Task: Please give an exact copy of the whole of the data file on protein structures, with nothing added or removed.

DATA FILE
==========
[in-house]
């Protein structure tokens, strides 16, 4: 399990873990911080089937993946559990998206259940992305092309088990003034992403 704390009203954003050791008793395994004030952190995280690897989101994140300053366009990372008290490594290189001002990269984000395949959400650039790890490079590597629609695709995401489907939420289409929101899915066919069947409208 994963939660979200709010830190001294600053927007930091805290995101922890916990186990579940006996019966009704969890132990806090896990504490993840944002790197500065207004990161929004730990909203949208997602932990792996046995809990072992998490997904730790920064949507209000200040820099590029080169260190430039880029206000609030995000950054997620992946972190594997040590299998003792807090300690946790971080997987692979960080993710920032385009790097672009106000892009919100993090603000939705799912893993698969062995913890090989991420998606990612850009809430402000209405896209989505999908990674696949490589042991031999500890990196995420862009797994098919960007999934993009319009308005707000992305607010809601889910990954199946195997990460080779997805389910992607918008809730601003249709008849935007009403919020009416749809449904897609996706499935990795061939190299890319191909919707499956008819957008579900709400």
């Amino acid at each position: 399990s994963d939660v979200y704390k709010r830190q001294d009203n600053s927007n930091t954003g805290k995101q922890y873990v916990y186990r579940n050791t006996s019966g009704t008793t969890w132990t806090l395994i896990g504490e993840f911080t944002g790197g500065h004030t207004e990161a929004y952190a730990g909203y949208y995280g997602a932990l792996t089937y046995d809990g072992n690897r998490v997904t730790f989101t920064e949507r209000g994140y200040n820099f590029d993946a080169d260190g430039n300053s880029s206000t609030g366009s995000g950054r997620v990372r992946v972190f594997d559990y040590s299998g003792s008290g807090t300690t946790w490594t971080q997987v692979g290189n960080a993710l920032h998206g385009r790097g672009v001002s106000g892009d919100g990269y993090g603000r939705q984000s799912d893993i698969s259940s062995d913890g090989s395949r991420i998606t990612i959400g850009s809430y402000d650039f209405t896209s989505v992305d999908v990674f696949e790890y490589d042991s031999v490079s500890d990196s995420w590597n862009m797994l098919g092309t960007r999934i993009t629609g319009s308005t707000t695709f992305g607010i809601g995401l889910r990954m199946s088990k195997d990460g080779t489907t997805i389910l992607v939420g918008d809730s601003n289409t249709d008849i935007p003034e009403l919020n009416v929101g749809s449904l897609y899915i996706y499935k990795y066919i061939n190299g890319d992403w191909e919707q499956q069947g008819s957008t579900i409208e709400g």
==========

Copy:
[in-house]
């Protein structure tokens, strides 16, 4: 399990873990911080089937993946559990998206259940992305092309088990003034992403 704390009203954003050791008793395994004030952190995280690897989101994140300053366009990372008290490594290189001002990269984000395949959400650039790890490079590597629609695709995401489907939420289409929101899915066919069947409208 994963939660979200709010830190001294600053927007930091805290995101922890916990186990579940006996019966009704969890132990806090896990504490993840944002790197500065207004990161929004730990909203949208997602932990792996046995809990072992998490997904730790920064949507209000200040820099590029080169260190430039880029206000609030995000950054997620992946972190594997040590299998003792807090300690946790971080997987692979960080993710920032385009790097672009106000892009919100993090603000939705799912893993698969062995913890090989991420998606990612850009809430402000209405896209989505999908990674696949490589042991031999500890990196995420862009797994098919960007999934993009319009308005707000992305607010809601889910990954199946195997990460080779997805389910992607918008809730601003249709008849935007009403919020009416749809449904897609996706499935990795061939190299890319191909919707499956008819957008579900709400």
């Amino acid at each position: 399990s994963d939660v979200y704390k709010r830190q001294d009203n600053s927007n930091t954003g805290k995101q922890y873990v916990y186990r579940n050791t006996s019966g009704t008793t969890w132990t806090l395994i896990g504490e993840f911080t944002g790197g500065h004030t207004e990161a929004y952190a730990g909203y949208y995280g997602a932990l792996t089937y046995d809990g072992n690897r998490v997904t730790f989101t920064e949507r209000g994140y200040n820099f590029d993946a080169d260190g430039n300053s880029s206000t609030g366009s995000g950054r997620v990372r992946v972190f594997d559990y040590s299998g003792s008290g807090t300690t946790w490594t971080q997987v692979g290189n960080a993710l920032h998206g385009r790097g672009v001002s106000g892009d919100g990269y993090g603000r939705q984000s799912d893993i698969s259940s062995d913890g090989s395949r991420i998606t990612i959400g850009s809430y402000d650039f209405t896209s989505v992305d999908v990674f696949e790890y490589d042991s031999v490079s500890d990196s995420w590597n862009m797994l098919g092309t960007r999934i993009t629609g319009s308005t707000t695709f992305g607010i809601g995401l889910r990954m199946s088990k195997d990460g080779t489907t997805i389910l992607v939420g918008d809730s601003n289409t249709d008849i935007p003034e009403l919020n009416v929101g749809s449904l897609y899915i996706y499935k990795y066919i061939n190299g890319d992403w191909e919707q499956q069947g008819s957008t579900i409208e709400g």